Moovers and Shakers 2007

Backbeat scribes sound off on their favorite local releases of the year.

Spoke in Wordz, Word Play (Illuminated Records). Spoke in Wordz is pretty much the dopest MC out of Colorado, and he basically proves as much on his debut album. Spoke shines through, even over mediocre beats, and when he's trading verses with his mentor, Playalitical, and established MCs Chino XL, 2Mex and Bizzy Bone, he absolutely slaughters them all. — Salazar-Moreno

Sweet Sunny South, Showtime (Two Dolla Reccas). This Paonia-based quartet puts the old-time back in bluegrass. From party-starters "Showtime" and "I'm Satisfied" to more pensive cuts like "Two Shot Glasses," Showtime invokes the simple joys of life in the high lonesome with nothing but a banjo, a fiddle and a six-string. — Hutchinson

Tarmints, Thirteen Dead Cats (Denver Coffee Achievers). In its tenth year, this square wheel rolling released its most gleefully dangerous record. Featuring a new level of atmospheric dynamism and co-lead vocals by bassist Sonya Decman on "Bring Me Down," Thirteen Dead Cats represents a band that's added a heavy dose of playfulness to its legendary ferocity. — Murphy

Otis Taylor, Definition of a Circle (Telarc). The pair of Taylor albums that preceded Circle were more interesting than the vast majority of contemporary blues releases, yet they suffered from the absence of Kenny Passarelli, Taylor's longtime bandmate and producer. This time around, however, Taylor's work behind the boards matches the quality of his captivating performances and haunting originals. A bracing return to form. — Roberts

3OH!3, 3OH!3 (Self-released). The long-awaited full-length debut from these Boulder goofballs flawlessly captures a dizzying mix of hip-hop, electro, freaky folkiness and, well, Joan Jett. While their nimble tongues spend plenty of time in their cheeks, Nathaniel Motte and Sean Foreman are deadly serious about their party plans. Next year: world domination. — Eyl

Tifah, Safe & Sound (Self-released). One of the brightest new talents to emerge this year, Tifah Al Attas — whose namesake band is now known as the Autumn Film — possesses an utterly beguiling voice that evokes Natalie Merchant channeling Joni Mitchell. Backed by a cast of crack players, her piano-driven pop is absolutely breathtaking. — Herrera

Tudaloos, Houses (Still Soft Recordings). Through an innovative use of analog and digital synths alongside acoustic instruments, Tudaloos reinvents lo-fi indie pop for a new generation. A youthful enthusiasm shines through even on the most contemplative songs, and on track after track, the band explores different facets of its core sound with an organic, homegrown warmth. — Murphy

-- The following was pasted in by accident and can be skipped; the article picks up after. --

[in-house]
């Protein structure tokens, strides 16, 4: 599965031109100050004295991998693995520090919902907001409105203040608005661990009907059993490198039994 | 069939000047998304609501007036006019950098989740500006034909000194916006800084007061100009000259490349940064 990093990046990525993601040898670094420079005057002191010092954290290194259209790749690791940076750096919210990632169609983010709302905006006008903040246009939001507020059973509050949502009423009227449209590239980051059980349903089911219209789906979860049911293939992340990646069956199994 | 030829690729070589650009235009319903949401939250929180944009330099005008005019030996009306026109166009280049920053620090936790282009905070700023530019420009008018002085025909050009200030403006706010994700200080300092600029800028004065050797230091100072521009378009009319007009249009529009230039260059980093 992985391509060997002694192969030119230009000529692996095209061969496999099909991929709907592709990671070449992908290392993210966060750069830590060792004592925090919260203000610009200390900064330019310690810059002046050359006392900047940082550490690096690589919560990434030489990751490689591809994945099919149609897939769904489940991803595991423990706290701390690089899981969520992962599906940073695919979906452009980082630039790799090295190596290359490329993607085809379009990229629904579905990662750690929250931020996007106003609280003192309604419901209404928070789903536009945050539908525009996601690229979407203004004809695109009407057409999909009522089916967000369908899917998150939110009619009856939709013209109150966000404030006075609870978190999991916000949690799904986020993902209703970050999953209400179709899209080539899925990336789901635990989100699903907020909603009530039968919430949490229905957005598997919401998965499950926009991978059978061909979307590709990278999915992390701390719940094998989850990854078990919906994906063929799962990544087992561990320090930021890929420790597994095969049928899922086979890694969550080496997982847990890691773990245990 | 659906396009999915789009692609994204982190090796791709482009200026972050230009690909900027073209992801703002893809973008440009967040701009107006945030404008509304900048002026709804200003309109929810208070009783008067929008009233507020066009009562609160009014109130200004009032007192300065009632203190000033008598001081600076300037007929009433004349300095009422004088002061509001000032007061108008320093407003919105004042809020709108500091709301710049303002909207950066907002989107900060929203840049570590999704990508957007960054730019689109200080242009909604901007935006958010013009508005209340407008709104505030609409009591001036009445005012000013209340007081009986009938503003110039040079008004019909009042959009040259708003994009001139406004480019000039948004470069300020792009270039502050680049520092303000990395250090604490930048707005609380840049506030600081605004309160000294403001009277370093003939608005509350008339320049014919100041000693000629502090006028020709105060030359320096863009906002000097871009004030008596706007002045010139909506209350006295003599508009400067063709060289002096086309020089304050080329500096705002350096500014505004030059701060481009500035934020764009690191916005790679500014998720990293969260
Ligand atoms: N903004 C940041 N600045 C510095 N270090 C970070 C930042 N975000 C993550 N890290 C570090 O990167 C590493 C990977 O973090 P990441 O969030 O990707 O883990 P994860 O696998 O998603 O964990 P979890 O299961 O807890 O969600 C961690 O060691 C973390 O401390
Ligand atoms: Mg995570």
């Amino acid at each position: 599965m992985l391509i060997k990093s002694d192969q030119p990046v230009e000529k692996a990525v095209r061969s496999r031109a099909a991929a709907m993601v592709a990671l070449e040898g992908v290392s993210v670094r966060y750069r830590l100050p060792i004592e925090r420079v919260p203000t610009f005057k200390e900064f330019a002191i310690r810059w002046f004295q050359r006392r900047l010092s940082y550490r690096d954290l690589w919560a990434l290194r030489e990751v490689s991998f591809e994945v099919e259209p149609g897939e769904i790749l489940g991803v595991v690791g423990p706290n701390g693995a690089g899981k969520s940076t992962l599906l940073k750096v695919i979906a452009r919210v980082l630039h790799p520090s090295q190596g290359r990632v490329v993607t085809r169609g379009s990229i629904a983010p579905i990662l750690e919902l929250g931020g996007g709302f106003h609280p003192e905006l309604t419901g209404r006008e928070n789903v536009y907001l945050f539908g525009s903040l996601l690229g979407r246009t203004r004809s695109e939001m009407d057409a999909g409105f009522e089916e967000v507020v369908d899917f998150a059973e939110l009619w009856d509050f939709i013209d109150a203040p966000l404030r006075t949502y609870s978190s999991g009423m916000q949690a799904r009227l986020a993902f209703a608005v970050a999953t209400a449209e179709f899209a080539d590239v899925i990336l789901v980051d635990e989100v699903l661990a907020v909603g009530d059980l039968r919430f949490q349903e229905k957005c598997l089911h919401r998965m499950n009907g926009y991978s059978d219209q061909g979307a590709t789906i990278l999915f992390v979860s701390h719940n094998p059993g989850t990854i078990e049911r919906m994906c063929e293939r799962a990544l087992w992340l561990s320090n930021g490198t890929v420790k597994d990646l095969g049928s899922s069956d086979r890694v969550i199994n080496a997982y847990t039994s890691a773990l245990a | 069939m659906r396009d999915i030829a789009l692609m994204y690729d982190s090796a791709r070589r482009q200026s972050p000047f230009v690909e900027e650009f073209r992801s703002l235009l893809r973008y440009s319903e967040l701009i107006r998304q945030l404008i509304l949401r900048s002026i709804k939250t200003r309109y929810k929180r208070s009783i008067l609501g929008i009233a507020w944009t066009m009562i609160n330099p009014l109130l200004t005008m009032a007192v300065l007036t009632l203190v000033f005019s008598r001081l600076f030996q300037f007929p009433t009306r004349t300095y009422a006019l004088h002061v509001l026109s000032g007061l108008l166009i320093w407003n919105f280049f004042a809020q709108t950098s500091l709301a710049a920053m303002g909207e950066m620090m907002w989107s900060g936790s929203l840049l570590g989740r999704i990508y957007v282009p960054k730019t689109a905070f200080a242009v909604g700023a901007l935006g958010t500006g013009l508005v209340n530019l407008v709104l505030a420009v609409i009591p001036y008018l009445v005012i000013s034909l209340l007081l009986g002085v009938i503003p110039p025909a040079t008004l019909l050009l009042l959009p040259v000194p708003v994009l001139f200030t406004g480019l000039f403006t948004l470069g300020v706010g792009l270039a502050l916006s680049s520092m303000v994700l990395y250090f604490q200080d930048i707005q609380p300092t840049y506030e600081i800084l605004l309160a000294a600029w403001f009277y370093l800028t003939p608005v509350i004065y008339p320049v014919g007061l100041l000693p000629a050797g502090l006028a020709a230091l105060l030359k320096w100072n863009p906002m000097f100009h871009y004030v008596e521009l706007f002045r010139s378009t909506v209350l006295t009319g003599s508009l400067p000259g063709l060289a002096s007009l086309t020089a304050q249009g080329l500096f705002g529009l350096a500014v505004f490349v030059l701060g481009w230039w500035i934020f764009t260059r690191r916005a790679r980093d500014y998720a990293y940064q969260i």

Uncle Earl, Waterloo, Tennessee (Rounder). The odd pairing of Led Zeppelin bassist John Paul Jones and Uncle Earl, a bluegrassy combo co-starring Lyons's own K.C. Groves on vocals and mandolin, sounds like an idea bound to make fans of every description feel dazed and confused. Nevertheless, it works beautifully, with producer Jones subtly bringing out the best in this thoroughly modest, undeniably gifted quartet. — Roberts

The Wheel, Desire and Dissolving Men (Public Service Records). Recorded mostly in the Baker living room of Born in the Flood frontman Nathaniel Rateliff, this solo debut is an intimate document of raw honesty and subtle brilliance. The fractured beauty of these twelve tracks — performed almost entirely by the frighteningly talented songwriter and performer — quietly demands repeated listens and close examination. — Eyl

Yerkish, The Return of Douglas Jupitor (Self-released). Yerkish's second release is a trip into the smarter, weirder side of metal. Dynamic song structures, powerful vocals and excellent, effects-laden guitar work drive the strong material. Standouts include "Optiplex," which injects a lounge influence into the band's signature sound, and the epic "Megaman," maybe the best song ever written about a video game. — Casciato

Various Artists, Psychedelic States — Colorado in the 60s (Gear Fab Records). Audio archivist Roger Maglio has outdone himself with Colorado in the 60s. The two-CD collection sports curios associated with acts that made a mark beyond the state line (Lothar & the Hand People, the Poor, Boenzee Cryque), plus vintage cuts by lots of shoulda-beens or never-weres that drift through the speakers like smoke from a clove cigarette. — Roberts

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